Autumn is the season of change, and as far as the weather is
concerned, certainly not for the better. As the nights draw in and temperatures
fall, we can prepare ourselves for several months of inclement weather ahead -
more rain, higher winds, sharp frosts and potentially heavy snowfall.
Occasionally, the worst of the winter weather is bad enough
to pose the threat of damage to our homes, as well as widespread disruption to
the wider communities we live in. Storms can bring winds high enough to bring
down trees and power lines, or do damage to the roofs of our homes. Sustained
heavy rain can lead to flooding, causing extensive damage to homes and business
The combination of heavy snow and plummeting temperatures,
meanwhile, brings a variety of risk factors, such as knocking out power and
heating supplies, confining us in our homes, causing water pipes to burst when
a freeze is severe enough, and also sparking flooding when the big melt
Autumn is therefore the time when we should be thinking
ahead and asking what we would do if the worst came to the worst.
Government advice on preparing for
winter emergencies largely centres on having contingency plans in place should
our homes become uninhabitable. The main focus of this is flooding, as this is
probably the most common reason why people are forced to evacuate their homes.
But it could be anything from your hot water and central heating packing in
during a severe cold snap to your home suffering heavy structural damage during
The main thing is to have a plan for where you would go in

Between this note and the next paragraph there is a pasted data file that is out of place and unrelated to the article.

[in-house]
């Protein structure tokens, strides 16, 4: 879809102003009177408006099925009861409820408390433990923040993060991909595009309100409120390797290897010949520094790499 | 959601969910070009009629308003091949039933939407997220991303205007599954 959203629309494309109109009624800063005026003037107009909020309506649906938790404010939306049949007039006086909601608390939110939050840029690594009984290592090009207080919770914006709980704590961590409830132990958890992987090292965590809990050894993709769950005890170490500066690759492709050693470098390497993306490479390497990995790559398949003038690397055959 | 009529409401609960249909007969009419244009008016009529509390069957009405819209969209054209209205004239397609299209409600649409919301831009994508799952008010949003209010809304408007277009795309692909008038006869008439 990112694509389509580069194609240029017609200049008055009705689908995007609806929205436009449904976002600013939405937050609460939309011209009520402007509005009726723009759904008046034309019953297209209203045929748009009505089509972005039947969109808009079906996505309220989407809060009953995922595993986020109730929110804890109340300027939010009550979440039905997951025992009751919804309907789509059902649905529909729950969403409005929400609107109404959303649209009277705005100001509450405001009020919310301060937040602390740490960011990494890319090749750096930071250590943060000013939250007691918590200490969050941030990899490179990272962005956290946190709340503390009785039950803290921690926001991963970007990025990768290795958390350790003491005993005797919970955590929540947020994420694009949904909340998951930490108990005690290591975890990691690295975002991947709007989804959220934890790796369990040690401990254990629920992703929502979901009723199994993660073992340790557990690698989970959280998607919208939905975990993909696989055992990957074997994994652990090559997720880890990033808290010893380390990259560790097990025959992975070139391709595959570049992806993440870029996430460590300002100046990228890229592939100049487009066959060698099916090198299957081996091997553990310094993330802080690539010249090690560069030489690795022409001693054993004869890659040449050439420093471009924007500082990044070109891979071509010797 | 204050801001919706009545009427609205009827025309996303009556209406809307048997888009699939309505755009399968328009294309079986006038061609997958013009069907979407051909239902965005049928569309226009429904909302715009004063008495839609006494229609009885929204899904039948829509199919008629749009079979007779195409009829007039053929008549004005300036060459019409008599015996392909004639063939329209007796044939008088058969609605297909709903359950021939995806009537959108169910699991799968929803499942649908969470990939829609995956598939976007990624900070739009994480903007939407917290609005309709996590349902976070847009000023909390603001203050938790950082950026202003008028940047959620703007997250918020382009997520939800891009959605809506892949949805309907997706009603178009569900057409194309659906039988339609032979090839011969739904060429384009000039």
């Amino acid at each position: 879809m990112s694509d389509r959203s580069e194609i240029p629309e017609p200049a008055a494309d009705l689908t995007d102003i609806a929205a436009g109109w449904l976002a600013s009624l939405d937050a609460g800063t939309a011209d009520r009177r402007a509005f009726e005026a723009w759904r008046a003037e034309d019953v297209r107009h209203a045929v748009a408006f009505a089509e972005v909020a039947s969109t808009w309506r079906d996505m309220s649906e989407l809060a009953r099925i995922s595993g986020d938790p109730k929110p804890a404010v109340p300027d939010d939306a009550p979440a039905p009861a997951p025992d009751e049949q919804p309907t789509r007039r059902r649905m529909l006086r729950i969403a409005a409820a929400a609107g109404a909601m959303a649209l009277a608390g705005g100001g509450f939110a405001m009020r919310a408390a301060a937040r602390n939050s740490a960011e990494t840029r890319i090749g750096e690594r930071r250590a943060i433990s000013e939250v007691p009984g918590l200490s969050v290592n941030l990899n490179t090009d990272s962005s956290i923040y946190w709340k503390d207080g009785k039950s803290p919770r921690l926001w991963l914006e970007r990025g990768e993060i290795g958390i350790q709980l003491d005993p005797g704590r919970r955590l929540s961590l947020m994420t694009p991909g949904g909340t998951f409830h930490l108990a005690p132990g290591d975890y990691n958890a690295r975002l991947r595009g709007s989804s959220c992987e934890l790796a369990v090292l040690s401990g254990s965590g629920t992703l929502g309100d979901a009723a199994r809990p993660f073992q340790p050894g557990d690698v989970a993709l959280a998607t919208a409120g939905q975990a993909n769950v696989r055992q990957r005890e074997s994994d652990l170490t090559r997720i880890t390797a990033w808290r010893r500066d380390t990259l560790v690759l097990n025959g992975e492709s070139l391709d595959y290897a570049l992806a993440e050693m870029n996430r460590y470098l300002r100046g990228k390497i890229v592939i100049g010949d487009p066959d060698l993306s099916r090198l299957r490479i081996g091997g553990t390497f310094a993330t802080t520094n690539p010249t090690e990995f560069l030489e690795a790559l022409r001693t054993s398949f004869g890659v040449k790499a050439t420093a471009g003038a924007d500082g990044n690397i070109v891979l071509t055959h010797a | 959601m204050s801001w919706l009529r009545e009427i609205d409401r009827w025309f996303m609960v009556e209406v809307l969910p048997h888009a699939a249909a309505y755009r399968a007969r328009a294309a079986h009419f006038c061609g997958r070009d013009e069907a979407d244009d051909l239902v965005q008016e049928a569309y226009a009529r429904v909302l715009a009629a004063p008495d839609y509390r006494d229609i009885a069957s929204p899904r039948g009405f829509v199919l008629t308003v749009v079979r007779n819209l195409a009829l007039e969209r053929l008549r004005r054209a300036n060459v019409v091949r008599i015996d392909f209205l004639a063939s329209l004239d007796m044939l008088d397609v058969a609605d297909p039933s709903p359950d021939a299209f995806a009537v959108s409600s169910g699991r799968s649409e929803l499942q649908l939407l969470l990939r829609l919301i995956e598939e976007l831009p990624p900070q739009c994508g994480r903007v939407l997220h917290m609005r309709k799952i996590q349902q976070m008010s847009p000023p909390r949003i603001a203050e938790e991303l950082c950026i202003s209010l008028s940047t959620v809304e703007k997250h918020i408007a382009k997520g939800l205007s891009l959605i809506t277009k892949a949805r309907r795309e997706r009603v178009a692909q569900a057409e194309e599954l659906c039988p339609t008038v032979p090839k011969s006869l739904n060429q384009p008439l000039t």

an emergency. Especially if you have young children or elderly relatives living
with you, the priority is to get everyone safe. Having friends or family you
have discussed this with in advance means this essential first step can happen
as quickly as possible.
If things are going to get so bad you have to leave your
home, there is probably not much you can do to stop it. However, there are
steps you can take to minimise impact, or to prevent problems escalating
unnecessarily. For example, apart from flooding, the classic winter home
emergency is your boiler packing in.
It doesn’t have to reach sub-Arctic temperatures for your
home to quickly become unbearably cold without central heating. And it doesn’t
take much for an under-serviced boiler to stop working. Take the opportunity to
get it checked out and remedy faults before they turn into a major issue.
Similarly, give your home a maintenance once over and make
sure everything is in reasonably good order. If you know of any little snags
that need looking at, don’t leave them. If you know there is a small leak in
the roof somewhere, don’t wait for it to become a torrent when the rain gets
heavy and persistent enough. It is also a good idea to clean out your
guttering, especially to remove autumn leaves, as this will mean water moves
from your roof more freely and reduces the likelihood of damage.
Finally, make sure you have up to date insurance policies
that cover all bases. The only thing that can make a home emergency worse is to
realise that your insurance hadn’t been renewed and you will now have to foot a
huge repair bill on top of all the stress.
At Row.co.uk, we offer bespoke policies for every emergency,
from boiler breakdown to gas and electricity supply outages, damaged roofs and
windows to burst pipes and leaks. Our policies are there to cover you for fast,
efficient repairs, paid for in advance, to take some of the weight of worry off
your shoulders in an emergency situation and keep you in your homes whenever
here to get an instant custom quote.
*The information in this blog is designed to provide helpful information on the subjects discussed. Please seek a professional for expert advice as we can not be held responsible for any damages or negative consequences upon following this information.